7 Town of Saugeen Shores Asset Management Plan 6 A comprehensive long-term view of infrastructure performance and cost; A strategic and proactive integrated approach that places a premium on data, information, collaboration and interdisciplinary management If an asset is not affordable (properly funded), it is not sustainable. If it is not sustainable, the service that the asset provides eventually will be lost or fall to an unacceptable level. 5.3 Why is Asset Management important? Engineered services roads, bridges, water & sewer are the largest and most valuable assets in the municipality and they are aging Increasingly stringent compliance factors such as health & safety and environmental standards are challenging the level of service at current funding levels. Increased government focus on assets management and funding opportunities. Decreasing funding from the senior levels of government Citizens expect their municipality to responsibly manage their public assets in a transparent process Provide imperial data to balance public expectations against budget realities The Town can be proactive rather than reactive in maintaining the assets 6.0 Reasons for Asset Management 1. Identifies all municipal assets in one dataset, at an appropriate level. 2. Enables the measurement of condition, function and financial performance, year to year and over the lifecycle of all assets. 3. Permits the municipality to prioritize capital requirements based on rational parameters and from a number of perspectives. 4. Strengthens and develops the partnership with financial, operational and technical personnel across departmental lines. 5. Minimizes the subjectivity in the approval of capital project selection and approval. 6. Allows decision makers to see the bigger picture needs beyond the current understood backlog of projects and the investments required to operate, maintain, renew and acquire assets. 7. Mitigates various risks (heath, safety, compliance) and helps to qualify the risks associated with under-funding physical assets.
8 Town of Saugeen Shores Asset Management Plan 7 8. Helps provide perspective on the annual versus longer-term Financial Planning. 9. Helps municipalities understand their responsibility to long term assets. 10. The Ministry of Infrastructure has notified all municipalities that disclosure of an Asset Management Plan will be a pre-requisite for municipalities to be eligible to receive provincial/federal funding in the future. 7.0 Elements of Asset Management The elements of Asset Management are the factors that create and sustain a successful and useful strategy. The following elements have been identified as being crucial to the strategy Saugeen Shores has and will continue to develop. 1. Inventory - What assets do we own? 2. Condition What condition are they in? 3. Deficiencies What corrective Actions are required and when? 4. Performance Are they performing to standard? 5. Prioritization What actions are most important? 6. Value What are our assets really worth? 7. Level of Service What are the desired Levels of Service for the various assets? 8. Financial Impact What will it costs? 9. Asset Management Strategy A strategy of planned actions that will provide the following: 9.1 Provide the desired level of service in a environmentally sound and sustainable manner 9.2 Maximize the asset life and minimize the total cost of ownership of all assets over their respective lifecycles 9.3 Manage and understand the municipalities risk exposure 10. Financial Strategy To demonstrate the Town has made a continuous concerted effort to integrate asset management planning with financial planning and budgeting for all Town expenditures.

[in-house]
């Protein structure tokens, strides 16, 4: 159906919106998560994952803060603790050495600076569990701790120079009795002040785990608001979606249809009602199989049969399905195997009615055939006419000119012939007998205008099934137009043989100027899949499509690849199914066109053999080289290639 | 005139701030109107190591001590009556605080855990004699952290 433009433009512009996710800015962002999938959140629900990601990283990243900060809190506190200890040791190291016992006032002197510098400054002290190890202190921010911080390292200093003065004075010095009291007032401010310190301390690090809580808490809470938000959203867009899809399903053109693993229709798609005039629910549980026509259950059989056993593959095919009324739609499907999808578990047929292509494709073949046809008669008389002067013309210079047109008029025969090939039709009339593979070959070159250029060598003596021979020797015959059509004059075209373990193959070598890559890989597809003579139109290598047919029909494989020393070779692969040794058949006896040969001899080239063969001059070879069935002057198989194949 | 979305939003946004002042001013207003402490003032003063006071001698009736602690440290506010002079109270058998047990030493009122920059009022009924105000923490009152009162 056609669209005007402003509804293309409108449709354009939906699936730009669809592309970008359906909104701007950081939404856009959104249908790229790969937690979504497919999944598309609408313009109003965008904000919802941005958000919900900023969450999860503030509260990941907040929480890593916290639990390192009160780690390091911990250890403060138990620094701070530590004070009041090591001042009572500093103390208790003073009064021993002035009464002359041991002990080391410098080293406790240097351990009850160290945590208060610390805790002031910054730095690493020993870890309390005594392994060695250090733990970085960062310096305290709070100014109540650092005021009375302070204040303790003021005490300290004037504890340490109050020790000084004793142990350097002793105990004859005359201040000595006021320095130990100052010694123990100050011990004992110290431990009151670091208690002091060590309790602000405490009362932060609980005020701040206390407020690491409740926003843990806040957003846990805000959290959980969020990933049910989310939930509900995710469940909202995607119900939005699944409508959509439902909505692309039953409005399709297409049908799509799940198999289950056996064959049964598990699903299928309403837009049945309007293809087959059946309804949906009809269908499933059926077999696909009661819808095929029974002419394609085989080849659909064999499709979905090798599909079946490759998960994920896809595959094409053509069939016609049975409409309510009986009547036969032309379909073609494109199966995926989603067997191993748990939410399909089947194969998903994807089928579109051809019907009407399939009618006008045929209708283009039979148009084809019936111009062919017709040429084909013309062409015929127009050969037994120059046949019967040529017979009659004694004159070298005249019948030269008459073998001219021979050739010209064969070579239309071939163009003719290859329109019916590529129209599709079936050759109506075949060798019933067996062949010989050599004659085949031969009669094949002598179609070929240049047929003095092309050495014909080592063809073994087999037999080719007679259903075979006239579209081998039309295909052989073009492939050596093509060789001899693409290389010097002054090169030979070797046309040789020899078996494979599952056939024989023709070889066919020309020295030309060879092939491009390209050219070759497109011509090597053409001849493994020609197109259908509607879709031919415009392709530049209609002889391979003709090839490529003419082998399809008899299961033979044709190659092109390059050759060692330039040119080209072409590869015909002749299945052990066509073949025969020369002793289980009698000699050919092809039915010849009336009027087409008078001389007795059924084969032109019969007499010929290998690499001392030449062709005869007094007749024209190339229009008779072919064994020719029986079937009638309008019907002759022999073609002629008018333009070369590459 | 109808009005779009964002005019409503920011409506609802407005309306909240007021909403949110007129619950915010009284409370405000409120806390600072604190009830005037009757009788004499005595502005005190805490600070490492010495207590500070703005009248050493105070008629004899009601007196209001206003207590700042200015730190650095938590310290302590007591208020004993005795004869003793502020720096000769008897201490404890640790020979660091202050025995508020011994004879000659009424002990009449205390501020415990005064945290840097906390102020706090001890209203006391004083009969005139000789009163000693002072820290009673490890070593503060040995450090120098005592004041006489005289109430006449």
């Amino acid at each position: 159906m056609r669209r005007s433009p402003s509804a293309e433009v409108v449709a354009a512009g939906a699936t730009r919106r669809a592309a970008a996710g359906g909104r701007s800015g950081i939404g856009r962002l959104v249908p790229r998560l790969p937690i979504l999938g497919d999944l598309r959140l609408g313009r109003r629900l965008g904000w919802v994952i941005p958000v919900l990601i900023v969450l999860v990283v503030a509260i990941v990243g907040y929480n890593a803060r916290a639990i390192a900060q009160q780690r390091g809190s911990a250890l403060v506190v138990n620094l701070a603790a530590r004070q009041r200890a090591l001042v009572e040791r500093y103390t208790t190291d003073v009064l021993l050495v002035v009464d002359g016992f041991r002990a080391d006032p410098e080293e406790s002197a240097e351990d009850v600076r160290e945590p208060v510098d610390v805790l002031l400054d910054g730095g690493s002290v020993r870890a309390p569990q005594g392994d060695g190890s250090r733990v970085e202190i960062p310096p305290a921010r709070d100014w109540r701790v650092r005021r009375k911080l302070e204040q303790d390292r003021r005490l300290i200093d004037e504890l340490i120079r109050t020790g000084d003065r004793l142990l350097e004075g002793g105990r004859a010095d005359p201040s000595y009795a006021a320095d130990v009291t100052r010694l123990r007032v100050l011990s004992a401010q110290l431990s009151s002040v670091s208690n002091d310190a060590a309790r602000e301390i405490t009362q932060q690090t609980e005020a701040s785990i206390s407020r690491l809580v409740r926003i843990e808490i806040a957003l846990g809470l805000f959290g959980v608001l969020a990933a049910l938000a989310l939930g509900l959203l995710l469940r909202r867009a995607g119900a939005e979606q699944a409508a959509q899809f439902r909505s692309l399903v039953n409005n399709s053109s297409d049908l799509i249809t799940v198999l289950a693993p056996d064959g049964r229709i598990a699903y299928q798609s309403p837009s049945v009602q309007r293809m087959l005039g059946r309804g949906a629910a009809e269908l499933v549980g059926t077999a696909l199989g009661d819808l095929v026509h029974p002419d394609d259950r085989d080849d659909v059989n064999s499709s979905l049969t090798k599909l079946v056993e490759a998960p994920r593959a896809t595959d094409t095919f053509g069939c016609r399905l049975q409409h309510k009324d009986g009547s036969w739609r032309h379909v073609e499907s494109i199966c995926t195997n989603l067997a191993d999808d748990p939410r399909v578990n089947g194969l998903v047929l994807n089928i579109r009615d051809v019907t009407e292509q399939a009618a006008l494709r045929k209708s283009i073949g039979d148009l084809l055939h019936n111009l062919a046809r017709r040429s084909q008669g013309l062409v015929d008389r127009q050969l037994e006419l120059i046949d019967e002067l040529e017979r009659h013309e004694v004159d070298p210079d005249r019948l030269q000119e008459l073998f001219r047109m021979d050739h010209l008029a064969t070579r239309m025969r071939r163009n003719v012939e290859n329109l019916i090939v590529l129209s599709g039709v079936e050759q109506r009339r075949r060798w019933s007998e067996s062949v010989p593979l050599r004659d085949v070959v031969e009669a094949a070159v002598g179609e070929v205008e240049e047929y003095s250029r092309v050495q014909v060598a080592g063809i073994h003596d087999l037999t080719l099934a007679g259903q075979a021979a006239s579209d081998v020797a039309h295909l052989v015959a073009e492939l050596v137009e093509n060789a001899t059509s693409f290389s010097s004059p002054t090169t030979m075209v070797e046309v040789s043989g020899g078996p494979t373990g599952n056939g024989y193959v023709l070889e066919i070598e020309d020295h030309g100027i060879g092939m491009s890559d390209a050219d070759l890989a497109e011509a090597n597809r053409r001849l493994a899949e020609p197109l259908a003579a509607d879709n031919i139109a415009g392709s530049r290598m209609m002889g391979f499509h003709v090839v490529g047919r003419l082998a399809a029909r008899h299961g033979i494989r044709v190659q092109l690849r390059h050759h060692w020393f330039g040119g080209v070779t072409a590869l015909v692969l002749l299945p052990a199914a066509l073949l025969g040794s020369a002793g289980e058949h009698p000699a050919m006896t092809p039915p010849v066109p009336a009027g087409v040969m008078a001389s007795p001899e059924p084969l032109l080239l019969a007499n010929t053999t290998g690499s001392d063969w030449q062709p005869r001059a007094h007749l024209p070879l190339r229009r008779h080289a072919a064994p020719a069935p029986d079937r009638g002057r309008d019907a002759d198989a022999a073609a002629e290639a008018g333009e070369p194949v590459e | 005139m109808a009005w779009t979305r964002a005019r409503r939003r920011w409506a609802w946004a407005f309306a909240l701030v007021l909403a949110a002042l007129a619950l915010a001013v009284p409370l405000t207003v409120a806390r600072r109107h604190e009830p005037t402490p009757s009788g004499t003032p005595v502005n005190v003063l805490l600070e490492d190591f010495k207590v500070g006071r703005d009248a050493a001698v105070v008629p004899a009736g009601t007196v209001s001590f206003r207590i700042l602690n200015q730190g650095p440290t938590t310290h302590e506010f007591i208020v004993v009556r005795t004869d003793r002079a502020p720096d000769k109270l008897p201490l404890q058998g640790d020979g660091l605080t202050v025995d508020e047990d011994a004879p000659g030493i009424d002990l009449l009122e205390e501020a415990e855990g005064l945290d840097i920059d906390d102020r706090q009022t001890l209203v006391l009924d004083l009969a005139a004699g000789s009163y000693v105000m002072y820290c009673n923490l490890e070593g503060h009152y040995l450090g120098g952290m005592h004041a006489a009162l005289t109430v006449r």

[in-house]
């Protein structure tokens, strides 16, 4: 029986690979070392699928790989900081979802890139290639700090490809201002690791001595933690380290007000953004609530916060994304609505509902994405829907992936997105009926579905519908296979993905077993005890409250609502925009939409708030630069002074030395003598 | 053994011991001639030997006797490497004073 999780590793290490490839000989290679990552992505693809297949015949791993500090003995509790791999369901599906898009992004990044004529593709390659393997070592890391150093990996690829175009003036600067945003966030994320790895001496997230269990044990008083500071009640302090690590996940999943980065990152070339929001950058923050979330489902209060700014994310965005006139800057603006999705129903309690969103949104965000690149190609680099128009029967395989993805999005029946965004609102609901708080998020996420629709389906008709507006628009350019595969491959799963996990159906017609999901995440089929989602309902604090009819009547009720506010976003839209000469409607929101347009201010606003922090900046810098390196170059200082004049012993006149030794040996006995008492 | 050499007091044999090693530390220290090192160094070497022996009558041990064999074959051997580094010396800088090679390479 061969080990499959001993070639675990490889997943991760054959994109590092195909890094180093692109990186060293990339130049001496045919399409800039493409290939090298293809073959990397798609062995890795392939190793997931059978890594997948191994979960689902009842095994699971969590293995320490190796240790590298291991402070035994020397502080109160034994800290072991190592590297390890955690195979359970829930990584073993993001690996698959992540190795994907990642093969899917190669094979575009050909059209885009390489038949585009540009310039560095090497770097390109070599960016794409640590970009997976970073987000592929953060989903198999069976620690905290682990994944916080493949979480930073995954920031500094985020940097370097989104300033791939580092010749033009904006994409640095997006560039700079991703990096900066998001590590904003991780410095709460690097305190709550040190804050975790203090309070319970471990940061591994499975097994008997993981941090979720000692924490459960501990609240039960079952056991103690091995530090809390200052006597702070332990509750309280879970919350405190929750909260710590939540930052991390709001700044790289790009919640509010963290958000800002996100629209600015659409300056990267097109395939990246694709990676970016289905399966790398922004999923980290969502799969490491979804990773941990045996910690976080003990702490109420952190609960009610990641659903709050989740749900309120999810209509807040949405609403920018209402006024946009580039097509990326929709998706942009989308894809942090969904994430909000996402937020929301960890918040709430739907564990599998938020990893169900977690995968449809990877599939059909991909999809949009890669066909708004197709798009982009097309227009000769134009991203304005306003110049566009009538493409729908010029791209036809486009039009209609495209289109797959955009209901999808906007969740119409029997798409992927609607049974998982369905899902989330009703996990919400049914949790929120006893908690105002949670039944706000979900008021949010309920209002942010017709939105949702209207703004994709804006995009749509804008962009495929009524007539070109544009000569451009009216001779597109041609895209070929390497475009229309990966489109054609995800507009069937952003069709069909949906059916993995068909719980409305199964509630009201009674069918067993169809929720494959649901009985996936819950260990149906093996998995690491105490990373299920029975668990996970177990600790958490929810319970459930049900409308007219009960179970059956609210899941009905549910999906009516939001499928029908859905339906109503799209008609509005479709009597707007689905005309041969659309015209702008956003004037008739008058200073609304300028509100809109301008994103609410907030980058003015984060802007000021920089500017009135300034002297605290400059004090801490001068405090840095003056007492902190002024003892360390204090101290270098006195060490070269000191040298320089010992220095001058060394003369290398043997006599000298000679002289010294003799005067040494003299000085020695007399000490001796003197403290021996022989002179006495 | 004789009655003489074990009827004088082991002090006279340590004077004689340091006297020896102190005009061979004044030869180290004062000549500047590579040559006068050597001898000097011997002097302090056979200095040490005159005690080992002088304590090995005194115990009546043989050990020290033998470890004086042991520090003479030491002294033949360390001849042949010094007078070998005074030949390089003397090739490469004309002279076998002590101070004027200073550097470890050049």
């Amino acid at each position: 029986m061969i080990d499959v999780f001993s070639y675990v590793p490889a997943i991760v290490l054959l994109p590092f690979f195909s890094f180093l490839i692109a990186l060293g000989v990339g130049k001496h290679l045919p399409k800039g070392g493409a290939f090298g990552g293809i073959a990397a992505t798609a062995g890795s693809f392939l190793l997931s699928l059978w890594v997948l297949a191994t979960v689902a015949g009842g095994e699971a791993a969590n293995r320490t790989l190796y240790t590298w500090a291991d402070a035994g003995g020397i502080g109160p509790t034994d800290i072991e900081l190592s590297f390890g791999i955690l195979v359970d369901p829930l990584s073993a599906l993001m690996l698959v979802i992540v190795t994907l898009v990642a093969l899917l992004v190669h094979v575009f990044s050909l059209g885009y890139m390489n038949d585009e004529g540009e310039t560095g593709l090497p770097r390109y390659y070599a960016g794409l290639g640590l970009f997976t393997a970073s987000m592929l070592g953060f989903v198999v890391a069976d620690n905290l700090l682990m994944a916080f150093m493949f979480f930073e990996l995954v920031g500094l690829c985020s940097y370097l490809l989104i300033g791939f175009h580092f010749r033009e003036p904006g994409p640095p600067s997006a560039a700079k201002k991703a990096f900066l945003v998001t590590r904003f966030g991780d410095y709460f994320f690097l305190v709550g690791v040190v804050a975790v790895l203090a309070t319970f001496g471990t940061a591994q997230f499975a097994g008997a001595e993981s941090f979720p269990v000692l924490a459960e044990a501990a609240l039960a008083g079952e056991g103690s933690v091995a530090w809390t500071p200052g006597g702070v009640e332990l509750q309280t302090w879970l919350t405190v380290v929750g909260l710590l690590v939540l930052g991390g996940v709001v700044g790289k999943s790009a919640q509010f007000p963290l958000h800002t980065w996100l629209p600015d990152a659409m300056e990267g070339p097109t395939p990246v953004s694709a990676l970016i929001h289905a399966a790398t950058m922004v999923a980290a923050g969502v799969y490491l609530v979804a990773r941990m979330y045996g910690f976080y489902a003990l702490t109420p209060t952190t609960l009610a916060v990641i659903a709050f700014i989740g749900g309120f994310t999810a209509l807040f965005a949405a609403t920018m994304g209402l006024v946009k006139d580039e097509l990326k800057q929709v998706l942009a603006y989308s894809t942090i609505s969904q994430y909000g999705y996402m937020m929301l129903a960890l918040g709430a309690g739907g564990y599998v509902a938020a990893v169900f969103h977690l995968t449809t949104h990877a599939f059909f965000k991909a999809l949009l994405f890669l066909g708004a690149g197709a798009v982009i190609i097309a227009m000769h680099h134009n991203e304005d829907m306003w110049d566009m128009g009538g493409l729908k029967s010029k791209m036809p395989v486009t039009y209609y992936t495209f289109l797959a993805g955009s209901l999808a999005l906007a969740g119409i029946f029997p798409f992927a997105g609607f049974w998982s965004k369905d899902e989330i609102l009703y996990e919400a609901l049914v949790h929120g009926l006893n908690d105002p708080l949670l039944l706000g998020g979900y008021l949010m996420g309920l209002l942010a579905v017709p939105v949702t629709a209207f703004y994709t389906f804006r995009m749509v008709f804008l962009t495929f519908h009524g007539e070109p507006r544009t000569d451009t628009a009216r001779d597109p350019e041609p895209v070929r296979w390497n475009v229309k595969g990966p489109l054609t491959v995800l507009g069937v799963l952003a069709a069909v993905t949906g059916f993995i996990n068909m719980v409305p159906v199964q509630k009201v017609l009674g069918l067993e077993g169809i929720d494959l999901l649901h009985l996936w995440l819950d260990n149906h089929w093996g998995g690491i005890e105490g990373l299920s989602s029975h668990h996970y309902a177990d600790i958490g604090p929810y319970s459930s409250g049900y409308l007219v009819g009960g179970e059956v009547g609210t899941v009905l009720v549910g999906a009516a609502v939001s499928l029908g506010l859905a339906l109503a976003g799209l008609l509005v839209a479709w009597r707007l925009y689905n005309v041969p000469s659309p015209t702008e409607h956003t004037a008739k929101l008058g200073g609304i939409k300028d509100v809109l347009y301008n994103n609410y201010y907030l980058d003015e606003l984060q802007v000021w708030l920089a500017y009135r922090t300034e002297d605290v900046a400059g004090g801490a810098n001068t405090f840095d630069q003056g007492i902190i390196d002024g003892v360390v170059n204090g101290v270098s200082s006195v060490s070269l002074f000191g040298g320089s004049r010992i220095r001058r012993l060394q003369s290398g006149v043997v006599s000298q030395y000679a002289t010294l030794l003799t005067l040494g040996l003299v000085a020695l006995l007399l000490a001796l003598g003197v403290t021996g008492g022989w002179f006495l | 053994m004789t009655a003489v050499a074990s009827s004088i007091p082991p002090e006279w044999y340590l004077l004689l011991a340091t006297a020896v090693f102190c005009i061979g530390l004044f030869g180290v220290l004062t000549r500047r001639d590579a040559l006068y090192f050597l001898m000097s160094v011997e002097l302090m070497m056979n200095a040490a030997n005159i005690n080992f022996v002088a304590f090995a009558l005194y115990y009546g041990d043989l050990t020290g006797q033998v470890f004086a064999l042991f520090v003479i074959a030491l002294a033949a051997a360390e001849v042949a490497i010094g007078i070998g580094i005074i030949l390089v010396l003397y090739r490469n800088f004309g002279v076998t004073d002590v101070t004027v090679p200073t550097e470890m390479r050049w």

9 Town of Saugeen Shores Asset Management Plan The Benefits of Asset Management Provide the analytical tools and data to meet current and future infrastructure-related funding Better operational decisions by understanding of service level options and costs Improved emergency response Greater ability to plan and pay for future repairs and replacements Increased knowledge of the location of the assets Increased knowledge of what assets are critical to the utility and which ones aren t More efficient operation by identifying and implementing continuous improvements Better communication with customers Rates/levy based on sound operational information Increased acceptance of rates/levy levels Capital improvement projects that meet the true needs of the system Renew the most infrastructure with limited resources (Financial and Human) Reduce reactive maintenance Formulate a plan for a sustainable future Figure 2.0 Asset Management Heuristics: How Information is gathered Risk Assessment Renewal and Replacement PSAB 3150 Financial Software Programs Saugeen Shores Management Plan Capital Budget and Multi Year Planning Operations/ Data Acquisitions Inspection and Maintenance Programs GIS
10 Town of Saugeen Shores Asset Management Plan 9 CORE PUBLIC ASSET REPLACEMENT VALUE PER PROPERTY Works Facilities Replacement: $3.7 Million Per Household: $678 Street Replacement: $4.5 Million Per Household: $812 Roads Replacement: $106.2 Million Per Household: $19,262 Waste Management Replacement: $11.0 Million Per Household: $2005 Central Fleet Replacement: $5.9 Million Per Household: $1076 Water Replacement: $98.8 Million Per Household: $13,996 Storm Replacement: $38.2 Million Per Household: $6965 Sanitary Replacement: $85.7 Million Per Household: $15,826